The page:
”Speed Dial” at Pleasance Dome – Edinburgh Fringe review

© Harry Plowden

I have two favourite episodes of the hit US sitcom series Community. One of them is a conspiracy theory-laden thriller involving higher education, a night school (that may or may not exist), a shifty dean, unexpected phone calls, cryptic clues and double-crossings. The second is similar, though more of a crime procedural featuring funny skits about the crooked press, a hooded phantom assailant stalking campus and a student/teacher relationship that’s called into disrepute. To say that Speed Dial reminds me of those episodes is very much a compliment, and physical theatre company Spies Like Us have concocted what will surely end up as a fan favourite of the Fringe.

Blending the sort of physical theatre choreography you’d find in a Gecko show, alongside some neat emotional beats and primary and secondary protagonists you’d be sore-pressed not to root for, the master-storytelling group of five bounce through a larger-than-life coterie of characters on campus in a slick crime caper.

The premise is a bit strange – exam week at the university is approaching, and an English professor (his character name is simply “Prof”) has to get some top-notch marks to keep his university afloat. Disaster strikes when, at the last second, his Dean decides to change the course text – to a new book that happened to be written by his estranged wife.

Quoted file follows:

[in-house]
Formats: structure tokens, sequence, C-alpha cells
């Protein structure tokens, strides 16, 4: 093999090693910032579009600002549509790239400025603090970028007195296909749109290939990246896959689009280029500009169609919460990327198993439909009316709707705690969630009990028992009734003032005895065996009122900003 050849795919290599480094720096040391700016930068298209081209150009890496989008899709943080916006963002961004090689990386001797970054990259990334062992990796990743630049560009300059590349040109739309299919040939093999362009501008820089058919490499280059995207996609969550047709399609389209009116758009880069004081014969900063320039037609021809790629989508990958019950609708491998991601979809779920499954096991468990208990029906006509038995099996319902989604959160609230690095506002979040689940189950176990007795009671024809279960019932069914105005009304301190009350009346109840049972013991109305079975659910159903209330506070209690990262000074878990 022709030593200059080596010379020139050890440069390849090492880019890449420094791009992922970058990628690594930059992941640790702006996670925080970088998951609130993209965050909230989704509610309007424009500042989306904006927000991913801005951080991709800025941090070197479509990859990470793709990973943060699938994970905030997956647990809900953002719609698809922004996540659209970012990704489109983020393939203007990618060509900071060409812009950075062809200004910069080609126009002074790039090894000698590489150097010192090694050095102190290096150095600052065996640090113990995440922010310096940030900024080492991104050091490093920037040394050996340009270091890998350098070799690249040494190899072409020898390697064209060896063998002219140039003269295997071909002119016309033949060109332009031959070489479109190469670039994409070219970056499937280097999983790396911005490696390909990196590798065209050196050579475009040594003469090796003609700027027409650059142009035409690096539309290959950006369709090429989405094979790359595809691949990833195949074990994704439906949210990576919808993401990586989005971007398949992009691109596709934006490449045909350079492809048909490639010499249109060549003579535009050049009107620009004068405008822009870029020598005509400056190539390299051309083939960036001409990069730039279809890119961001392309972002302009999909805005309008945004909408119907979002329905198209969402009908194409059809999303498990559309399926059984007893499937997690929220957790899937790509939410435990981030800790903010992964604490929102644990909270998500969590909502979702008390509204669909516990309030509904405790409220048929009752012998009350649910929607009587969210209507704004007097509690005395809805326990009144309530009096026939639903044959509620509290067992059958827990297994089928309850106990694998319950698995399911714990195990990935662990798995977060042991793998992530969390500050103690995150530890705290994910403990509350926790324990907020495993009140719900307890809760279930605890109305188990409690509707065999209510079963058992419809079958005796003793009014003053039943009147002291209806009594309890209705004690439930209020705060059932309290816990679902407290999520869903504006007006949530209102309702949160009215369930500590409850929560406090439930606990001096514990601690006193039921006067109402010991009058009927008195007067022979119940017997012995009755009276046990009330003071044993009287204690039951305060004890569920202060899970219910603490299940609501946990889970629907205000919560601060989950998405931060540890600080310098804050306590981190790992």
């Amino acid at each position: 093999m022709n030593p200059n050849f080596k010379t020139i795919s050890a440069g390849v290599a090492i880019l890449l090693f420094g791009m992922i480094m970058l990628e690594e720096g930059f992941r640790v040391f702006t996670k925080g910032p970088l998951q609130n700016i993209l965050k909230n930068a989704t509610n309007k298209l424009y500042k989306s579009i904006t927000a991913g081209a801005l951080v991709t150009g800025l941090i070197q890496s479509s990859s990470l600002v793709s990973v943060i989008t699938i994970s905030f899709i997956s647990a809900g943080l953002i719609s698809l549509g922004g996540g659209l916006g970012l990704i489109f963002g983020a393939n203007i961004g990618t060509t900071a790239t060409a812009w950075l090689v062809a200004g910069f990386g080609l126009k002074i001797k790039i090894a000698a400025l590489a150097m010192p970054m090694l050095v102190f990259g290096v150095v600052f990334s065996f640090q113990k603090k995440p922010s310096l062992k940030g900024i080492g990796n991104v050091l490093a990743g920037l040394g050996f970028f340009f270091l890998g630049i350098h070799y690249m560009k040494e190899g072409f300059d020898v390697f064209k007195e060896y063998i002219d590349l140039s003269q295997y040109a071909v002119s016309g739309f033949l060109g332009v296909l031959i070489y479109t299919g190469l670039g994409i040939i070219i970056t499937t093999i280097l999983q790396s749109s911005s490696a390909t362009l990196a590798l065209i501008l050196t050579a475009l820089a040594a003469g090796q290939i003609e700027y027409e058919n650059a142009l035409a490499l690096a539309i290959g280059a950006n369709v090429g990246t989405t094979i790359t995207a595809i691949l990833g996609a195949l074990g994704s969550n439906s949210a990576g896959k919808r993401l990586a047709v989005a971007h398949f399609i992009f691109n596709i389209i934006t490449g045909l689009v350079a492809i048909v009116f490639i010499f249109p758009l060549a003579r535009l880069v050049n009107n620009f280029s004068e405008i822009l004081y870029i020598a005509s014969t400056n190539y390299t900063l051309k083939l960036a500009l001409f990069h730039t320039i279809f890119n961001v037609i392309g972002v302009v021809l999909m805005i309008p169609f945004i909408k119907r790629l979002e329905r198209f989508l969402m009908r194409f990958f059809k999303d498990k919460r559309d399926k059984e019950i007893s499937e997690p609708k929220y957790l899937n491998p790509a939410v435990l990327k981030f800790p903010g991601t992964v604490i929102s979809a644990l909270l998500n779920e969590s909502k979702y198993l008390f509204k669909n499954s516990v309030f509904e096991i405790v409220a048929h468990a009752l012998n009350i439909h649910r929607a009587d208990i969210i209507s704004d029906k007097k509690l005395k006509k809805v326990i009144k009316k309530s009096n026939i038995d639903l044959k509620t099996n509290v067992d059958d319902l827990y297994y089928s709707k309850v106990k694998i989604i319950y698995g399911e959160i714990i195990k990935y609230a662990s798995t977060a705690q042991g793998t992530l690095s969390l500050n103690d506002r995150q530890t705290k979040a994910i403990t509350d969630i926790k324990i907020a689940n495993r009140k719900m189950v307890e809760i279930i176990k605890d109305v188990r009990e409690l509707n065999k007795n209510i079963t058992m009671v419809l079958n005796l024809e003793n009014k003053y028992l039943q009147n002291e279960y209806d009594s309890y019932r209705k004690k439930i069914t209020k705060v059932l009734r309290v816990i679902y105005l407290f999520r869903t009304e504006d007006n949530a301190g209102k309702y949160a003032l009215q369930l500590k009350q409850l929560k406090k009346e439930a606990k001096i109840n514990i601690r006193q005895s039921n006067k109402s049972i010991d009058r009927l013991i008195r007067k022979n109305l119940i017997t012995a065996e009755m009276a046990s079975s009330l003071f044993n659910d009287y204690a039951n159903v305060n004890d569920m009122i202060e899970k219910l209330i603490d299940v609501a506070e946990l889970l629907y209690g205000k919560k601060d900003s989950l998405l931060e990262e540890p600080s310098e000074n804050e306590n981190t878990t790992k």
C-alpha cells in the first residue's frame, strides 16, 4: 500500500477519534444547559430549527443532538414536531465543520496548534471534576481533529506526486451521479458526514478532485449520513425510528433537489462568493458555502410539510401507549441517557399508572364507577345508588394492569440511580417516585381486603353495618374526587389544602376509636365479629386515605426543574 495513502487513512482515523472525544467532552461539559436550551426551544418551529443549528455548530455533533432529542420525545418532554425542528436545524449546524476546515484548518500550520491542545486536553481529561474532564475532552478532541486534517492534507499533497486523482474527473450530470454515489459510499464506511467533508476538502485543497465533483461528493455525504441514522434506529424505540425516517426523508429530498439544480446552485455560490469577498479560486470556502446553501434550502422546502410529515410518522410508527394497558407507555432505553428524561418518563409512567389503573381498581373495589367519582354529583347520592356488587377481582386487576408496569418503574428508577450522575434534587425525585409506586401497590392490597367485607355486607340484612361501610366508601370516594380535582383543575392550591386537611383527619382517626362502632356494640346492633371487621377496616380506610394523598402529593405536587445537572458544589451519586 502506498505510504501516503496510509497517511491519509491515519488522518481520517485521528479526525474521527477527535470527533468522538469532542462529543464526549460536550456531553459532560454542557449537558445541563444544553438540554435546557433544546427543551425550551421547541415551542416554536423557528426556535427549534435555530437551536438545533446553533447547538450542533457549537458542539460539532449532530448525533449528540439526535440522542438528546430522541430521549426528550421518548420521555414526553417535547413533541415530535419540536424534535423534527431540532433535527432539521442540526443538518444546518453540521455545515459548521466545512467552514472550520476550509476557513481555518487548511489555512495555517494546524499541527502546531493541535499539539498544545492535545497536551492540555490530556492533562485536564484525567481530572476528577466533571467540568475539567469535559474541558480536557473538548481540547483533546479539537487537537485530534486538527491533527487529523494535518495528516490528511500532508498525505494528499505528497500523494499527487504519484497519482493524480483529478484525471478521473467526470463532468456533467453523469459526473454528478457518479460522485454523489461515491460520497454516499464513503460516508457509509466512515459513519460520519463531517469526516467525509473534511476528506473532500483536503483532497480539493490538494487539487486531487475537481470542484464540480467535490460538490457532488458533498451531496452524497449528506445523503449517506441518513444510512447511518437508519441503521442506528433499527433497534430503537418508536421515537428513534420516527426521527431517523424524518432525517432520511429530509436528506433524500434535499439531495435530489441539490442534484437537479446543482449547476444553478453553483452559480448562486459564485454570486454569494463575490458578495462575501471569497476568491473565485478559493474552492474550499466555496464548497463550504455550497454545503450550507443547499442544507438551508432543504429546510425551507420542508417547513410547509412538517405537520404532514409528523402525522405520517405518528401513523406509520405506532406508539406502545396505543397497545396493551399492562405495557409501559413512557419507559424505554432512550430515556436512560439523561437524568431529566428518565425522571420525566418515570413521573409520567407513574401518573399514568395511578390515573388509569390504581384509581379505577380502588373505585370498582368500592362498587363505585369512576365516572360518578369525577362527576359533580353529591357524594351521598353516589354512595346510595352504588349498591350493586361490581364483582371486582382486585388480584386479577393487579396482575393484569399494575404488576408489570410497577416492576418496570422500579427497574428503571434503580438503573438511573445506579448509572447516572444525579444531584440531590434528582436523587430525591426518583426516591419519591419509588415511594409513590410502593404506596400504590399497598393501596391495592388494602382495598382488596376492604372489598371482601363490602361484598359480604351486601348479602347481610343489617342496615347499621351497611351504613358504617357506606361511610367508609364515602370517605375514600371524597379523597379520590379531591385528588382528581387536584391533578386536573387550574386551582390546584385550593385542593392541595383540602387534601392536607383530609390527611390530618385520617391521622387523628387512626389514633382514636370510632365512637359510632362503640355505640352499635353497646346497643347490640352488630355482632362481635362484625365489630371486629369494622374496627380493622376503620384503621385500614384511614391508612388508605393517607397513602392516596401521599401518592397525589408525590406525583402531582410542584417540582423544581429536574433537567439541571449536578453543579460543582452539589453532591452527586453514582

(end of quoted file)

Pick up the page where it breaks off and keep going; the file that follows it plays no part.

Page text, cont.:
The next twist? His daughter, who he’s been avoiding for two years, has gone missing, and it’s up to this flappable academic to crack the various clues given to him via anonymous phone calls, find his daughter and solve the case. Cut to crossword codes, maze chases, spooky encounters and clock-tower tussles – if university-based comedy thriller is your kink, this is the show for you.

The strong company acquit themselves with panache, bringing believability and charm to what can at times feel like ludicrousness. Despite being, naturally, an incredibly convoluted plot, you never lose track of who’s who and what’s at stake. What’s more, the show manages to wrap everything up with a genuine beat of emotional catharsis, as one character finally puts everything on the line, and makes a big call.